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After a parent's death, some bloom

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  • Some people are "emotionally liberated" after a parent's death
  • After grieving, they report significant improvements in lives
  • Expert: Remind yourself you don't have to follow parents' ideas
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By Heidi Sarna
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(LifeWire) -- The death of a mother or father can be emotionally wrenching -- particularly for children who had a difficult or complicated relationship with their parents. But for others, it can also be a time for personal growth and renewal.

Carolanne Seeger is one such person. A health-food-store manager from Philadelphia, Seeger says she finally felt free to be herself after her parents died.

"I was my mother's best friend," she says, "and sometimes it was a burden."

Her parents' marriage wasn't great and they didn't have friends, so Seeger was their lifeline. "I was an only child and very co-dependent. I didn't have the courage to go against them, so I didn't spread my wings and fly when others did."

Seeger's experience isn't unusual, says New York City-based psychotherapist Jeanne Safer, author of the upcoming book "Death Benefits: How Losing a Parent Can Change an Adult's Life -- for the Better."

"We think it's unseemly to 'profit' from a parent's death, as though it means we're glad they're dead," Safer says. "But research shows that a majority of bereaved adults report significant improvements in their lives after they have grieved for their parents."

Emotional freedom

Writer Mark Louis Lehman of Cincinnati also blossomed after his dad passed away. Lehman's father, a salesman who grew up during the Depression and started working to support his family at age 16, had little respect for his son's artistic aspirations, and it was a bone of contention for them. After his father's death, though, things changed for Lehman.

He felt a new sense of freedom to pursue his goals. Immediately he took a job as a writer and copy editor for a music magazine. Then he wrote and published his first novel, "Mocky's Revinge," a thinly veiled account of his relationship with his father that touches on issues of revenge and forgiveness.

Safer says the intensity of the parent-child bond gives parents extraordinary emotional power over the feelings, thoughts, assumptions and identity of their children, and that it may take the death of a parent to allow adult children to feel liberated and do things they never dared when their parents were alive.

"They can understand their relationships with their parents in a radical new way now that they are no longer literally interacting with them," says Safer.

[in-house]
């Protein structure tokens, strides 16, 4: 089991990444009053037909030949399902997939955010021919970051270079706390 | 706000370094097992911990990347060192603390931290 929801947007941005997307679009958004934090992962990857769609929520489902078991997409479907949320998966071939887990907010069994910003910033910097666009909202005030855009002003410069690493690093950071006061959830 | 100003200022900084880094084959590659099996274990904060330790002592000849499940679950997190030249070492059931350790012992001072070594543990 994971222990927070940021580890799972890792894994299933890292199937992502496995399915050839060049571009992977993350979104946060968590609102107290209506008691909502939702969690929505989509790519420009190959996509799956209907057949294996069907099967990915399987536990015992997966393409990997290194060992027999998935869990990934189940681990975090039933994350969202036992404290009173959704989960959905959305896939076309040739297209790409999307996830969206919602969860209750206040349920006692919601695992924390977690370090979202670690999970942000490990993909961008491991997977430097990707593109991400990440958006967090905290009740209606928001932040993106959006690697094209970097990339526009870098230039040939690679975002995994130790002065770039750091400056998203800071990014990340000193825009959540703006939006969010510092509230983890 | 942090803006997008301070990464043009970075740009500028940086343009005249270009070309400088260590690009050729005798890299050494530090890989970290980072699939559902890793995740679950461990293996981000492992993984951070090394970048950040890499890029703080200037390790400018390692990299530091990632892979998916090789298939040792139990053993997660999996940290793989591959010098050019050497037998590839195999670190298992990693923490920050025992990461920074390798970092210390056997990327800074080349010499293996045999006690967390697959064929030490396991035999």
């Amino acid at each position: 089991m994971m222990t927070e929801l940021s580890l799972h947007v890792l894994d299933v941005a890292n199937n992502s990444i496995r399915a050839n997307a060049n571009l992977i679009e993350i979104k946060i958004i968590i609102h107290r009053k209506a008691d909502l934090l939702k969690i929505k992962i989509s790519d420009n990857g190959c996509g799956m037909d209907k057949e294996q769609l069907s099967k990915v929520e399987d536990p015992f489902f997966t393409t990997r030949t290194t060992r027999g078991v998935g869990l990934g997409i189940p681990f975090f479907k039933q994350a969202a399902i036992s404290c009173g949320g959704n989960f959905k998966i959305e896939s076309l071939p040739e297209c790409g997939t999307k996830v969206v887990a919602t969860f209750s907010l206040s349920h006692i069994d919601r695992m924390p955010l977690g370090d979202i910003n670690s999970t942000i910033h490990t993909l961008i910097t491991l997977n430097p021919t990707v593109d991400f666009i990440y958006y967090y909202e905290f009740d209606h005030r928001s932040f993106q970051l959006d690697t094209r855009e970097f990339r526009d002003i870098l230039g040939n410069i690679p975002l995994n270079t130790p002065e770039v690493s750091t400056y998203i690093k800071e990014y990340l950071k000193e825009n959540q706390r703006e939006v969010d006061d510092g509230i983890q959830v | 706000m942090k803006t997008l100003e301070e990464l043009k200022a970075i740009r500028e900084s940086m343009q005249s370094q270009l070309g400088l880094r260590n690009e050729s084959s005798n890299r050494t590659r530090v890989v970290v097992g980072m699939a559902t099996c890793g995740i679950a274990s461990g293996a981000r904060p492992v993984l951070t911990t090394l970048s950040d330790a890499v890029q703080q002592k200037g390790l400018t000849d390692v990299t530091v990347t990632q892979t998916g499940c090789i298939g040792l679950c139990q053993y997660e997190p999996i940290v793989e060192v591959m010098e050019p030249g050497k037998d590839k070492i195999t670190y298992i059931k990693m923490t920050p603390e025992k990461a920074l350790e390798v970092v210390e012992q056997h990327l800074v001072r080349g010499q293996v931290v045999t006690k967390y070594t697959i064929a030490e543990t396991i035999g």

"Some (children) get married, some get divorced, some change jobs or become religious or atheists. They feel emotionally liberated when they no longer are dominated by someone else's values or have to be emotional caretakers ... the list goes on and on," she adds.

It doesn't work out that way for everyone, of course. A year after the death of her father, Debra Epstein, who works in museum education in New York, still feels conflicted about her relationship with him.

"It's complicated," she says. "I am less angry toward him than I was at various times in my life, but really I just feel a hole, no liberation."

Where to begin

It doesn't have to be that way, Safer says. In her book, she explains how to begin the process of transformation after the death of a parent:

• Make a conscious decision to address and learn from your parent's death.

• Allot some private time each day to think about their personalities and your relationship. Look at family photos and possessions that affect you, actively recall the best and the worst moments you had together, and try to remember your dreams about them.

• Construct a narrative of your parent's history as objectively as possible.

• Create an inventory of your parent's character, determining what to keep and what to discard.

• Think seriously about both the positive and negative impact your parent has had on your life. For example, recognize that both your sense of humor and your quick temper come from your father, or that both your pessimism and your sensitivity to other people's feelings are your mother's legacy.

• Remind yourself that you don't have to follow your parents' ideas of how you should look, feel or act ever again; you're free to question everything they taught you and decide what's right for you without worrying about offending them.

• Identify your guilt and realize it's healthy to feel liberated when even a beloved parent dies.

• Seek new experiences and relationships to support the changes you desire.

For Seeger, the transformation began with seeking therapy, which her mother never would have approved of while she was living.

"After my parents died, I could finally pursue what I wanted to for my own sake," she says. E-mail to a friend E-mail to a friend

LifeWire provides original and syndicated lifestyle content to Web publishers. Heidi Sarna is a Singapore-based freelancer who writes about travel and lifestyle issues.

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